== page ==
After the U.S. Supreme Court’s Granholm v. Heald decision in 2005, which relaxed the restrictions on the ability of out-of-state wineries to ship directly to consumers, many wineries have enjoyed an expanded reach in consumer relations as well as a growing source of profit through wine clubs. Direct-to-consumer sales through wine clubs can include those made on-site (shipments made to an out-of-state consumer who is placing the order while visiting the winery’s tasting room) or off-site, which include shipments to a consumer who placed the order via phone, fax, or Internet.
While the laws have been relaxed to allow direct-to-consumer sales, they are no less confusing since each state has its own rules regulating alcohol. Within these rules governing alcohol are the shipping laws that impact how and whether a winery may ship wine to consumers residing within each state. Some states are much more lenient in their shipping laws and others prohibit it completely, considering the shipment of wine to their residents a felony. Generally, the states that allow direct-to-consumer shipments of wine to their residents require a permit that requires the winery to first be licensed to ship to wholesalers, the payment of taxes (both excise and sales tax), and shipping limits.
For instance, to ship wine into California, an out-of-state winery must obtain a Wine Direct Shipper permit for $10, which is a Type 82 license and is renewable annually. The Board of Equalization will then require a Certificate of Use Tax. If the winery fails to report their sales, the Board of Equalization will notify the Department of Alcoholic Beverage Control for further action. There are no volume limits, but shipments are required to have special labeling that indicates that the package cannot be delivered to a minor or intoxicated person. Compliance records of direct shipping are also required in case of audit, and must be kept for at least three years from the date of sale. However, California wineries do not need to obtain a permit or pay the $10 fee because shipping directly to California residents is a basic privilege for a California Winegrower Licensee (Type 02).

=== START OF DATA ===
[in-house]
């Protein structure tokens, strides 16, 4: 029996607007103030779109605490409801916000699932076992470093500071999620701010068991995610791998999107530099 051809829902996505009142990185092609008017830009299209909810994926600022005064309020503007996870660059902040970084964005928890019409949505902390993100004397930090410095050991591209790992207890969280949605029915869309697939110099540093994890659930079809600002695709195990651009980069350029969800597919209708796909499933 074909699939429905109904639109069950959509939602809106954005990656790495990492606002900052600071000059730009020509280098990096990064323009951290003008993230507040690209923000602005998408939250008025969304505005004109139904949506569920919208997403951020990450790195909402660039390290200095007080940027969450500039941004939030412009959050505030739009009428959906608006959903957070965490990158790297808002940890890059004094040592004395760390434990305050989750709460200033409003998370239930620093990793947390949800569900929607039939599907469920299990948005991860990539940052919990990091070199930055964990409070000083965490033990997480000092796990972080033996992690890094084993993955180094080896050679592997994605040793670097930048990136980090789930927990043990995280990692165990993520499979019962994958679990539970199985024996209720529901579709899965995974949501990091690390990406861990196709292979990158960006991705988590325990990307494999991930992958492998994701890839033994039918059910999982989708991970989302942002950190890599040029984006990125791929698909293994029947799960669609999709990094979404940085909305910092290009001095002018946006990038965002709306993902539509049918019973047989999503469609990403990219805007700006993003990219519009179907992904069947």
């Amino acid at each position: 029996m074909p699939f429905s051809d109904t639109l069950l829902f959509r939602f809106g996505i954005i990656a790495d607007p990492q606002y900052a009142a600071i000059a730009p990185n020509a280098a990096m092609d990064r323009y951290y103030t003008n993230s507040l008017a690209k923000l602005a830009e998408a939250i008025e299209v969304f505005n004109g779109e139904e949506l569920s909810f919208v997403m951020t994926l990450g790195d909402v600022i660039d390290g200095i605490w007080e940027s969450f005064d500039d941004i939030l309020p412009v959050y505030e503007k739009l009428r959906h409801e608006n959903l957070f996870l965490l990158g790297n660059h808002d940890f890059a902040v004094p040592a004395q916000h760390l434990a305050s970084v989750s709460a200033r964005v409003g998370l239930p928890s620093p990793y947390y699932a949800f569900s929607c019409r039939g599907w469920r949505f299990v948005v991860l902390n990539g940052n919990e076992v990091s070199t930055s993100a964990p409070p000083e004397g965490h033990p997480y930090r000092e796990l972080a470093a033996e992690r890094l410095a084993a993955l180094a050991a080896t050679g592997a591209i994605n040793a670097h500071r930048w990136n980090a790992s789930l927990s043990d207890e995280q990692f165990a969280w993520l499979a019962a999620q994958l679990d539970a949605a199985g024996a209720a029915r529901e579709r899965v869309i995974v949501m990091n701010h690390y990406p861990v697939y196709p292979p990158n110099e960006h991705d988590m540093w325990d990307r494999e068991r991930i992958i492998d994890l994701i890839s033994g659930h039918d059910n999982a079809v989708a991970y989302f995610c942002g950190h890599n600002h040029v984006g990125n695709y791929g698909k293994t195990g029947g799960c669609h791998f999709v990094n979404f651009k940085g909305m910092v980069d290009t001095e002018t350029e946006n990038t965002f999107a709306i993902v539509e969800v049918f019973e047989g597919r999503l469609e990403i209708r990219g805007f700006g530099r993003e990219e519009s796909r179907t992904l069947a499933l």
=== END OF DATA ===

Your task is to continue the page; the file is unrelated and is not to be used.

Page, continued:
Similar to California, New York requires a permit and the payment of taxes, but its permit fee is $125 per year and is only issued for a three-year term. New York also has a restriction on volume, which is 36 cases per person, per winery, per year. Although Kentucky allows shipments to “wet” counties with a permit for wineries that produce 50,000 gallons or less, it is considered a felony to ship to “dry” counties. And because it is difficult to track which counties are “wet” versus “dry,” neither FEDEX nor UPS will deliver wine to residents in Kentucky out of fear of the felony statues that apply to the “dry” counties. The whole state of Utah prohibits the shipment of wine to its residents and considers it a felony.
These are just a few of the shipping laws that vary state-to-state. Wine Institute is an excellent resource for additional information regarding state shipping laws and also has a state control directory. Ultimately, the winery owner will need to determine, on a state-by-state basis, whether the costs associated with shipping and compliance is worth making its wine club/direct-to-consumer sales shipments available to residents of specific states. Ensuring compliance with each state’s shipping laws can be arduous, but there are different types of software and compliance companies that can help with the management of these.